Astrophysicists shed light today on one of the deepest mysteries in science -- baffling stuff called "dark energy" that they can't detect and barely understand, but which is stifling the growth of clusters of galaxies, they said.
The finding from Harvard-Smithsonian researchers yields further clues about a cosmic conundrum that emerged a decade ago, when scientists first reported the universe was expanding, and that galaxies were picking up speed as they raced away from one another. Now, scientists also know that as the universe stretches, its most massive objects' growth is choked off by dark energy, which makes up 72 percent of the universe.
"This may well be called the arrested development of the universe," said Alexey Vikhlinin, an astrophysicist at the Harvard-Smithsonian Center for Astrophysics in Cambridge who led the work.
The researchers used NASA's Chandra X-ray Observatory to measure the masses of the galaxy clusters, and other scientists said that the finding was an important independent confirmation of the findings made a decade ago.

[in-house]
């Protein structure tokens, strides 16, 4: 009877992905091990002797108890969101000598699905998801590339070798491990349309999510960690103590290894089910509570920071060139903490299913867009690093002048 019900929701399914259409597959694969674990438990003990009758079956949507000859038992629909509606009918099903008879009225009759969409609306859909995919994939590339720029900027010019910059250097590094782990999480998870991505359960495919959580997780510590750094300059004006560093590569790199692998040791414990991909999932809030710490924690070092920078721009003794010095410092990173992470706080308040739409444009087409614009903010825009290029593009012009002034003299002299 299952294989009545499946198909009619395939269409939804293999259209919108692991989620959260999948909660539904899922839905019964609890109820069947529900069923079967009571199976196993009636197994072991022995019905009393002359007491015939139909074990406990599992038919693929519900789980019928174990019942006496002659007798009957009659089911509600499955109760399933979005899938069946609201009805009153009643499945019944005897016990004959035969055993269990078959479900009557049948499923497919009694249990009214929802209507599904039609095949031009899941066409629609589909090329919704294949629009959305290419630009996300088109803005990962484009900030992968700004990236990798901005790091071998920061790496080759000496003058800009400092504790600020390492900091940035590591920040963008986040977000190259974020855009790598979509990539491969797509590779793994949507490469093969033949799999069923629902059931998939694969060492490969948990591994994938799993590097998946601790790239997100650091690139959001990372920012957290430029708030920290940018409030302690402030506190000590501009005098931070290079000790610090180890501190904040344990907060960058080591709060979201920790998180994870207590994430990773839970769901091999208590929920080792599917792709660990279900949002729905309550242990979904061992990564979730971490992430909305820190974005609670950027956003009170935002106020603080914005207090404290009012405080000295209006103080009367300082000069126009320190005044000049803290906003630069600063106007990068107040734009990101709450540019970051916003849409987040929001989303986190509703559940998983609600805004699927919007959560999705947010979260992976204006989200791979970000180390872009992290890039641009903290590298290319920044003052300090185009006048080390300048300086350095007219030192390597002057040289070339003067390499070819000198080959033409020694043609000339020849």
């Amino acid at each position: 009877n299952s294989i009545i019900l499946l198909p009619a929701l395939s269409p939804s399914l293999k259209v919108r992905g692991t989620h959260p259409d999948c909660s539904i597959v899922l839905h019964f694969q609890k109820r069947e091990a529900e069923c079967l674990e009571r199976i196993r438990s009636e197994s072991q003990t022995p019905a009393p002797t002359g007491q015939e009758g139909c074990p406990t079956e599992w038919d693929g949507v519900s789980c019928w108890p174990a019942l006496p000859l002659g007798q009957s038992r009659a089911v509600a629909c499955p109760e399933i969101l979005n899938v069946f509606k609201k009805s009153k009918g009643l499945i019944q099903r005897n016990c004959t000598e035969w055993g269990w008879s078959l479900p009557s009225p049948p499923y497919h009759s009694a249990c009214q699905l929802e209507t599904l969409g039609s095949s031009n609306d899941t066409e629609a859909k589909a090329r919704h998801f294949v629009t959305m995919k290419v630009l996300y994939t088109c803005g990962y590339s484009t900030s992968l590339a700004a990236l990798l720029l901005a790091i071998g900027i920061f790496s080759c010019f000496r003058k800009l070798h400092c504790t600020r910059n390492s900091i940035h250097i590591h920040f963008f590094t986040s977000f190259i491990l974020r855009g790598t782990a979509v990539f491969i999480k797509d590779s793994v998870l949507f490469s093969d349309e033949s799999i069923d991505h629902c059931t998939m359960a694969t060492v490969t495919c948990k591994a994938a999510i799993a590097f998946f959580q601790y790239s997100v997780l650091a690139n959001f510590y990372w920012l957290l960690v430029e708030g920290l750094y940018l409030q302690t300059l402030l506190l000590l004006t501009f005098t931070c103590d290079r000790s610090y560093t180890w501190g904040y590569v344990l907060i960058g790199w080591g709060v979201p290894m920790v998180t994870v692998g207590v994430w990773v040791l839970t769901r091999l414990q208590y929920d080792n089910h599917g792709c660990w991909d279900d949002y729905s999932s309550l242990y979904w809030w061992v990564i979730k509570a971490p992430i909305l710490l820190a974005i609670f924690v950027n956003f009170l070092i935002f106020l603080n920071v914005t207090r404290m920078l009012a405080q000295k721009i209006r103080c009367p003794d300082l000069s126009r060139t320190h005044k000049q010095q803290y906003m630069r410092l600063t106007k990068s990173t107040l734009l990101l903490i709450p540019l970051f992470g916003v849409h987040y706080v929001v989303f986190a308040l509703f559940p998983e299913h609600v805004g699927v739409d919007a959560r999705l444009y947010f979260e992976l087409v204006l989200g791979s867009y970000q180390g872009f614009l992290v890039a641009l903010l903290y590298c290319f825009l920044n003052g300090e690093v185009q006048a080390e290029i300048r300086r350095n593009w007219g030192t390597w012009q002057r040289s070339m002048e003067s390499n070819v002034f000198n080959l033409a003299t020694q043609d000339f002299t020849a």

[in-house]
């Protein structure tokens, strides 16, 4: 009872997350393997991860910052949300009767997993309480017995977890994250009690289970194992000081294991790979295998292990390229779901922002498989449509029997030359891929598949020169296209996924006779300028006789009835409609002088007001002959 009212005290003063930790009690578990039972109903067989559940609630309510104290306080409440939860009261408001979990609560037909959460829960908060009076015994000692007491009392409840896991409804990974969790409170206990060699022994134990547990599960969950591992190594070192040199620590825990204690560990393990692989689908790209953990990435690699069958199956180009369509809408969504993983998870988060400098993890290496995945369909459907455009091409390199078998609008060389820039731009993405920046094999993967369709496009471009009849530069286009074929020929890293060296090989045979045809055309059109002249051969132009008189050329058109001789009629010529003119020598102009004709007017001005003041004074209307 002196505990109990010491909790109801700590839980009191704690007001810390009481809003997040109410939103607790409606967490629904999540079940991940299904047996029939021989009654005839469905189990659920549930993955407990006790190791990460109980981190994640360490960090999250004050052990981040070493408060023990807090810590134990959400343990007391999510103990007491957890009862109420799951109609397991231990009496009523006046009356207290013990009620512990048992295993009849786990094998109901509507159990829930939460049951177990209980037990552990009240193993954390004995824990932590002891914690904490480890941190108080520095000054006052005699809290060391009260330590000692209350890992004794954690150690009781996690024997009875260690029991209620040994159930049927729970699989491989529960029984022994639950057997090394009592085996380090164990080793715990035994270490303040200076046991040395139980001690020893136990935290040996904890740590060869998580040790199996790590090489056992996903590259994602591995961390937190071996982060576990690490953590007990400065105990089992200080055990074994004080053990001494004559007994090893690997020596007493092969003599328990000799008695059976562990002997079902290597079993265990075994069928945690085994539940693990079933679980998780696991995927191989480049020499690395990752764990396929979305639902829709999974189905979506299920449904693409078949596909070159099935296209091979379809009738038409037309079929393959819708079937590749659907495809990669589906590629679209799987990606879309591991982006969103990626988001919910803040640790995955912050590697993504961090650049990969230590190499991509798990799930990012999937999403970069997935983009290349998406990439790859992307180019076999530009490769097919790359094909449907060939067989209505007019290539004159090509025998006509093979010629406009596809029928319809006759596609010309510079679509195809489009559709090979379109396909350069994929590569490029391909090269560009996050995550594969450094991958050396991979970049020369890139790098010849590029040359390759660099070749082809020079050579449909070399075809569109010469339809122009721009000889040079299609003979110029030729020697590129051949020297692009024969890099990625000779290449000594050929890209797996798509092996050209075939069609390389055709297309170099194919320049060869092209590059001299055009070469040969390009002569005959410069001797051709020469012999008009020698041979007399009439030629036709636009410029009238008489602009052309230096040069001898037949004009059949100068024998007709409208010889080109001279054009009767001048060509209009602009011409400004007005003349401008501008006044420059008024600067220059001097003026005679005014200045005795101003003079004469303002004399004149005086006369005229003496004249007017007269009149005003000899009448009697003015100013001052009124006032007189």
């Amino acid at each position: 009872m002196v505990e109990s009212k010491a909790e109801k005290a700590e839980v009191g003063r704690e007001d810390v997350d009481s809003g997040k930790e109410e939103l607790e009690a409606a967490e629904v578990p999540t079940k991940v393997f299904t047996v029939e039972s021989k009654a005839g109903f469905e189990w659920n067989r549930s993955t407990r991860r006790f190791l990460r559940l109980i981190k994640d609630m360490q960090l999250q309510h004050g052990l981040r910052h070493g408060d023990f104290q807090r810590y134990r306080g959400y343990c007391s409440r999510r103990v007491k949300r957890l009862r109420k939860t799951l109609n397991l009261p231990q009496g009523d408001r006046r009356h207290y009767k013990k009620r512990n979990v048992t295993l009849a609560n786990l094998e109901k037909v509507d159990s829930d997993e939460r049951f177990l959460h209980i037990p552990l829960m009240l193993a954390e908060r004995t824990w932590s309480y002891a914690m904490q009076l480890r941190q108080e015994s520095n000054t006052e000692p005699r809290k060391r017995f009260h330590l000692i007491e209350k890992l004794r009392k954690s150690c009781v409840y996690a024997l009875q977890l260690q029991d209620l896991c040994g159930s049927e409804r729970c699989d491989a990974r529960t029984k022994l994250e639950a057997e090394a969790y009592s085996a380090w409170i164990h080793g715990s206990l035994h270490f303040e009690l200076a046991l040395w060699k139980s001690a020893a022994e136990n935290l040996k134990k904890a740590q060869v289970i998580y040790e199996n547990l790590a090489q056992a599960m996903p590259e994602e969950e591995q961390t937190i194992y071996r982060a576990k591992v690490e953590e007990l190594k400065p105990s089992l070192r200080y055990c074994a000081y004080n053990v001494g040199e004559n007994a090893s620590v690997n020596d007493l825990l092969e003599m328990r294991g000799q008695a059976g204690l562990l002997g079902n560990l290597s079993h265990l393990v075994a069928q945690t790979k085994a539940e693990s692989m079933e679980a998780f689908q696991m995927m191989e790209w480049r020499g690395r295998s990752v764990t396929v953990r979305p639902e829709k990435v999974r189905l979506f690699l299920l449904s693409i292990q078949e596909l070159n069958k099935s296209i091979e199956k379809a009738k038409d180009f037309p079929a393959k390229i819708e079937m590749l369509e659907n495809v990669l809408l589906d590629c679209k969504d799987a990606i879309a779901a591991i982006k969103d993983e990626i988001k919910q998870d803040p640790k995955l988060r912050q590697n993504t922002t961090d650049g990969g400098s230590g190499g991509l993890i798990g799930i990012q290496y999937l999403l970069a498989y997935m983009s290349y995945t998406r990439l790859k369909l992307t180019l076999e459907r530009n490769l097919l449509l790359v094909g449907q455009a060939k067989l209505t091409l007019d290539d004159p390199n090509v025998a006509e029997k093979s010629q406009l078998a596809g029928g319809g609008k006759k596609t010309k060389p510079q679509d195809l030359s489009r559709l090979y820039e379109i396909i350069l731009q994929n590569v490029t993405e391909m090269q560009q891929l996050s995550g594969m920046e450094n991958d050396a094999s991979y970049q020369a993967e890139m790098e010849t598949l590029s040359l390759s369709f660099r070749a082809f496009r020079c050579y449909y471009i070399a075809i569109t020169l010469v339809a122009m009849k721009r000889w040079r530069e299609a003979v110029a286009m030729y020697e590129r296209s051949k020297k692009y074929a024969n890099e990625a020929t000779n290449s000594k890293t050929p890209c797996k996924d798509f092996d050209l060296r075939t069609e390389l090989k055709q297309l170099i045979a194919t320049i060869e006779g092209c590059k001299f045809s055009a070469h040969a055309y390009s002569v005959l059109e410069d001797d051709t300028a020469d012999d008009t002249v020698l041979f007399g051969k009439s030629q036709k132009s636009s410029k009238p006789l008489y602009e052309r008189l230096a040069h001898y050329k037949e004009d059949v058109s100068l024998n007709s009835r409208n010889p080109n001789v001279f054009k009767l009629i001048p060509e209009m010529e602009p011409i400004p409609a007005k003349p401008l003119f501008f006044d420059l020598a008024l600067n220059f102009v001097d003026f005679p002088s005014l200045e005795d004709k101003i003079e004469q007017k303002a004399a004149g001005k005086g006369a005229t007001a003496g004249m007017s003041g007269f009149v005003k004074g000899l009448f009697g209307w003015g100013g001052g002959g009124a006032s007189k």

That work started a cosmological free-for-all as scientists tried to understand why the universe's expansion was accelerating, and not slowing down in the 13 billion years since the Big Bang.
"It's been 10 years since we discovered the universe is speeding up and not slowing down, and even those of us who are professional cosmologists have yet to get our heads around that," said Michael Turner, a professor of astrophysics at the University of Chicago who coined the term "dark energy." "This is a big, big mystery. I call it the most profound mystery in science...This result puts a new arrow in our quiver," in trying to understand that "weird stuff out there."